Since fisherman began beam trawling in the North Sea they have been bringing up preserved bones and artefacts from a sunken world that is now covered by water. Archaelogists have named this ancient landscape Doggerland after the Dogger Bank, a glacial moraine deposited during the Pleistocene that would have formed a highland in the low-lying plain that now lies submerged.
The existence of a land bridge between Britain and the Continent has long been known but the recent work by Vince Gaffney, Simon Fitch, and the late Ken Thomson has revealed in detail a hitherto unknown Mesolithic landscape. Using seismic survey data which outline sediment layers below the sea bed the team from the University of Birmingham have mapped 23,000 square kilometres of Doggerland, or, to put it into Britain’s preferred measurement for spatial context, an area the size of Wales.
10,000 years ago Britain was not an island but a remote corner of north-west Europe connected to the modern continent by a low lying landscape of wooded valleys, gently rolling hills, marshes, and lagoons. The Thames and Rhine rivers formed a confluence that fed into the Channel River, and Mesolithic man would have been able to walk from modern day East Anglia to Denmark and the Netherlands. By Mesolithic standards Doggerland, teeming with wildlife and rich in marine and freshwater resources, was a paradise.
The map provides context to the marine archaeological discoveries found to date by allowing observers to position finds within the ancient landscape. Jan Glimmerveen, an amateur Dutch archaeologist, has collected some one hundred Mesolithic artefacts, some of which have been dated to c. 10,000 and 8,100 years old. All Jan’s finds come from a small area known in Dutch as De Stekels. Marine archaeology consistently demonstrates that there is little movement of artefacts from their original resting place and the inference is that De Stekels were the site of a Mesolithic settlement.
Other evidence from Howick, Northumberland, and Brittany suggest that contrary to the consensus that sedentism is a feature of the later Neolithic, reflecting the transition to a settled agricultural lifestyle, the earlier Mesolithic people may also have staked out their territory. It is possible that, in the areas surrounding the North Sea, the rising waters and the flooding of Doggerland led directly to the development of sedentism and territoriality as displaced and pressured communities sought to control increasingly precious resources.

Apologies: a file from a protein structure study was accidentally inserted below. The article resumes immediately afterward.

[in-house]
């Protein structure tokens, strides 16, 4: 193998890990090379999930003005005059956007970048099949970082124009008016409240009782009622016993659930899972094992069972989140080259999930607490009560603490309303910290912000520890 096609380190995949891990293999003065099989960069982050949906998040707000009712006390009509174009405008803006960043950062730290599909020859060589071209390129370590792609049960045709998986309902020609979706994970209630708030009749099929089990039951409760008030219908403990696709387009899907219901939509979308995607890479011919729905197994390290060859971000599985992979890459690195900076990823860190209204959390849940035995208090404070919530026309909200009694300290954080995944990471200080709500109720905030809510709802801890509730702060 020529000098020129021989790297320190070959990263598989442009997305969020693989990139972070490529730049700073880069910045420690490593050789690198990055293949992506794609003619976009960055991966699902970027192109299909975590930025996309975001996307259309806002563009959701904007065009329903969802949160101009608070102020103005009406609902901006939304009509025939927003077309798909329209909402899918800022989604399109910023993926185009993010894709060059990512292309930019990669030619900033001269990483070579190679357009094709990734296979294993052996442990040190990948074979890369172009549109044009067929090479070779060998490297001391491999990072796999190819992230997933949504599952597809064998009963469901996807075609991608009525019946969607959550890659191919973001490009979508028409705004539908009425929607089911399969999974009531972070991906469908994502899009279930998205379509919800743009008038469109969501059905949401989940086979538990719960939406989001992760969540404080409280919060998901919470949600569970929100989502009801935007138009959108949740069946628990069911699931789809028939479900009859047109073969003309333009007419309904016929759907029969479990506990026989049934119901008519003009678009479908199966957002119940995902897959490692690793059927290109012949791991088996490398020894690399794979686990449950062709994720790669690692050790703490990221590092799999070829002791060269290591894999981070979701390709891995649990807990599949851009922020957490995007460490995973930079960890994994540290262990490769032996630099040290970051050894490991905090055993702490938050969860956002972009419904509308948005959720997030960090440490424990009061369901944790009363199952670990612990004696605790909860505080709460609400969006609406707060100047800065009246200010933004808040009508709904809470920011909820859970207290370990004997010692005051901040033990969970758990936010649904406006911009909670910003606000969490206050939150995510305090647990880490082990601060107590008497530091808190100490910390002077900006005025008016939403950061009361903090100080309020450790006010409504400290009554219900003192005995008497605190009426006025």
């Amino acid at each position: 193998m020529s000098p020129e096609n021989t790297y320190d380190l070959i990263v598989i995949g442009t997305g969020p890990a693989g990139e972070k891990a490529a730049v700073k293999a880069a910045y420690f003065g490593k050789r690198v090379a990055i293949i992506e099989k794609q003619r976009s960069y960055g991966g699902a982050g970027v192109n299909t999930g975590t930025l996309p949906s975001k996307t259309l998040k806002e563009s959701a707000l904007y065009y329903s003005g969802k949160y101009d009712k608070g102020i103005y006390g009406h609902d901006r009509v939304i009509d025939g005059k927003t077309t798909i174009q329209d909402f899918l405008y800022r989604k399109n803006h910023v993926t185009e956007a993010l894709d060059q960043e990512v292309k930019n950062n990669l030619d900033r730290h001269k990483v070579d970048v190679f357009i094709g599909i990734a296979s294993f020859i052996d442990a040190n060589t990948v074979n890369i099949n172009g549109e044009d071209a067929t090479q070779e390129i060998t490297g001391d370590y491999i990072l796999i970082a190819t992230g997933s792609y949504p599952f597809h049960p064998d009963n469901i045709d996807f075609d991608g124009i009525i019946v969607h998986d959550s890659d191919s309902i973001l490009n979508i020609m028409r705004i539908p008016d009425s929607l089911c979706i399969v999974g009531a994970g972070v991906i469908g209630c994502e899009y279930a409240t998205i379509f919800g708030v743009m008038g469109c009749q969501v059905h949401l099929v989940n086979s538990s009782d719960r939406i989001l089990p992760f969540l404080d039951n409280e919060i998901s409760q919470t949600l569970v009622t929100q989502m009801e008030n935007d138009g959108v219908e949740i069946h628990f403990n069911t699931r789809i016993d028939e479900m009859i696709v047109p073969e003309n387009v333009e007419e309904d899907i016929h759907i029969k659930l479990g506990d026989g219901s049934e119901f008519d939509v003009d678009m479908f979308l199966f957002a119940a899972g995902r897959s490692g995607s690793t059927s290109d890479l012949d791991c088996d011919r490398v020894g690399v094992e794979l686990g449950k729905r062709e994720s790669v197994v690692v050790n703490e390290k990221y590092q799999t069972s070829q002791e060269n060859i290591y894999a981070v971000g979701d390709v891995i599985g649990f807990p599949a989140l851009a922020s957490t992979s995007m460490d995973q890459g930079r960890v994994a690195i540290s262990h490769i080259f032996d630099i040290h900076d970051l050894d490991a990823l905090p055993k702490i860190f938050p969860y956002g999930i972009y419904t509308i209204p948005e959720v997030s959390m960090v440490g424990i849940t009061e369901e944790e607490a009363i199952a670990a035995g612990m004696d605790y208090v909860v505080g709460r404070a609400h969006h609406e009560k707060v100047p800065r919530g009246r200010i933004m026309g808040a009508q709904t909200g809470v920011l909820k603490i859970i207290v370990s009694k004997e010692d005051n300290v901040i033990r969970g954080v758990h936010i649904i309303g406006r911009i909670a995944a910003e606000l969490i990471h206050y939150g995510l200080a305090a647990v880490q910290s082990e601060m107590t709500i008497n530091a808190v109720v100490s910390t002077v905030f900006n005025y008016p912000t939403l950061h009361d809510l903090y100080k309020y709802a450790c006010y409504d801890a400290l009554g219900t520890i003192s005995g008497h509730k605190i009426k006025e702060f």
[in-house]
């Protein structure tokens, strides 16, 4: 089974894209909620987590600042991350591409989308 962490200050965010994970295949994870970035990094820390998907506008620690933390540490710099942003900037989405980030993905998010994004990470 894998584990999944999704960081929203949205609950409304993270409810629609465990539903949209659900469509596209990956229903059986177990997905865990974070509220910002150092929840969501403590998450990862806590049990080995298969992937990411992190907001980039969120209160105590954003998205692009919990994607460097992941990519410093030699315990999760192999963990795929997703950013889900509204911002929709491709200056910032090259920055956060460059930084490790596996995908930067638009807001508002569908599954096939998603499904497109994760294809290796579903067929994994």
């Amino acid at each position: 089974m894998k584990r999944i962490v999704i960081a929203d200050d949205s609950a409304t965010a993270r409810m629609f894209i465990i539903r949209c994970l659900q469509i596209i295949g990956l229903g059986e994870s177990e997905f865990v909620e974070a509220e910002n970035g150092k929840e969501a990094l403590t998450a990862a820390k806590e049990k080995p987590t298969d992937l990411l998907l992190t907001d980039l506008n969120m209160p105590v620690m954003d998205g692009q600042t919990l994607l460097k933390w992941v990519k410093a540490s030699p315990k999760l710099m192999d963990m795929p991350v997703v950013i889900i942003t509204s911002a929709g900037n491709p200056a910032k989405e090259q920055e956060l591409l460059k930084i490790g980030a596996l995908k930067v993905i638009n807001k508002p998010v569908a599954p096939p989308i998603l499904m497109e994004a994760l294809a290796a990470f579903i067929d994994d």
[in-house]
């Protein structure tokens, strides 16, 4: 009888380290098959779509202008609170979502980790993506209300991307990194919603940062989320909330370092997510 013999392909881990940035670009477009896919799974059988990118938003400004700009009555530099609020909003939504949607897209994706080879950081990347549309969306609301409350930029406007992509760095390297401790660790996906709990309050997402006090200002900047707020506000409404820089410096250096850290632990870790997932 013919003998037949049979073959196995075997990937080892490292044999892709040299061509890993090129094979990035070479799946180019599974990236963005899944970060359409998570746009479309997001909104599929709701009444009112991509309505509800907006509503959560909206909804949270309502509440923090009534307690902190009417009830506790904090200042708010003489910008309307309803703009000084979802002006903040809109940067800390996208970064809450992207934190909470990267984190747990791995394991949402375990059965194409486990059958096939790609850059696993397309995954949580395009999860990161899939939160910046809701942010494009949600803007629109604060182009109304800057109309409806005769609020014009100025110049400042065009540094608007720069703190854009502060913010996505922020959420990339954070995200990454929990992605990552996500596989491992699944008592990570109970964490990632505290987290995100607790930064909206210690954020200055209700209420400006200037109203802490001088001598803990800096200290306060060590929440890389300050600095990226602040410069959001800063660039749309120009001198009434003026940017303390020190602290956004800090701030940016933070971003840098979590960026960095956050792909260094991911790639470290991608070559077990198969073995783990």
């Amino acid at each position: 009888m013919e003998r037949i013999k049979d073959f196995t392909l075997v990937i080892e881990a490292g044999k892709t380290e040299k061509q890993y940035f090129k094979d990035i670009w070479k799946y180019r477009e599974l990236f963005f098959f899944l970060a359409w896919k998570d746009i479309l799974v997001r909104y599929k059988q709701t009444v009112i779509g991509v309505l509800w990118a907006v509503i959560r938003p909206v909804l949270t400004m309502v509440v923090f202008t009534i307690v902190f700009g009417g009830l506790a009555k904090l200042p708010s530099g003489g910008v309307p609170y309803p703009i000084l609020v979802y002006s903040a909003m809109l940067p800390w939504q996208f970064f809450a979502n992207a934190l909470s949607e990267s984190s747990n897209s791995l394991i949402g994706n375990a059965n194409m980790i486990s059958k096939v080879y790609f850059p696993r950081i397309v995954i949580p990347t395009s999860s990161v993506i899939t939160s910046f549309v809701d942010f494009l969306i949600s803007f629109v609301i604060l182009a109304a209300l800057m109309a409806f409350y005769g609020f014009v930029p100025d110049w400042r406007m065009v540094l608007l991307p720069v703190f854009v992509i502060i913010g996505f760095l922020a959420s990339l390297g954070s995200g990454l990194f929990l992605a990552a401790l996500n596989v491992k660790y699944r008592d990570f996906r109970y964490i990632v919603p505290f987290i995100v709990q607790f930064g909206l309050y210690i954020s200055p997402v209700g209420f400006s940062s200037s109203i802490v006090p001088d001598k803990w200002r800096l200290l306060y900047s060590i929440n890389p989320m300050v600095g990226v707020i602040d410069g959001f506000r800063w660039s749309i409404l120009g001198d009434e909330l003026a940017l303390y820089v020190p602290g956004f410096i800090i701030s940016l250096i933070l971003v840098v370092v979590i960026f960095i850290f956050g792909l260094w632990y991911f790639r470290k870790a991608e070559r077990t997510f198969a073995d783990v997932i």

In the longer term the flooding of Doggerland has had important consequences for the development of European history, especially that of northwest Europe. Counterfactual history has its flaws and attempting to interpret the what-ifs of a Europe in which Britain was part of the continent arguably falls into the realm of E. H. Carr’s parlour games, not least because the point of departure lies well before recorded history. The potential for alternative paths becomes almost limitless as a result.
That said the North Sea has had a strong influence on European history due to its long coastline and the navigable rivers that empty into it and that allow for relatively easy access into the interior of the continent. The sea itself has been, and remains, a highway for both commerce and conquest. Were Doggerland to still exist the history as well as the physical landscape of Europe would likely be very different.
As part of the mainland Britain, in any meaningful sense, would be unlikely to exist and the history of its peoples would be one where their place in Europe would be either as part of another greater polity or one where their territorial ambitions were focused on Europe and expansion to the south and east. Unimpeded by the English Channel or the North Sea Roman Imperial expansion may have happened more quickly while the history of the Roman Republic may have ended differently if Julius Caesar had been occupied in conquering the lands beyond Gaul in 49 BC. With land in which to expand to the west and the south would the Norse and Danes have posed the same threat to early Medieval Europe? Would a ‘France’ and a ‘Germany’ be the dominant powers in Western and Central Europe, or would a northern power have achieved control over those lands? Might a third expansionist continental power centred on Britain and Doggerland have led to the further expansion westwards of the Slavic peoples as those in the west fought amongst each other for control?
Such questions remain ‘what if’s’ and can never be satisfactorily answered, but one example from historical times demonstrates the point that history would be different if not for flooding. On December 14, 1287, storms over the North Sea generated waves that forced the collapse of a dyke. The resulting flood killed an estimated 50,000-80,000 people, permanently flooded land which now lies in the Waddenzee and Ijselmeer, and created the Zuiderzee. The storm also had the effect of creating direct sea access for Amsterdam thereby allowing its development as a major port city.
Research from the Defence Studies Department, King's College London
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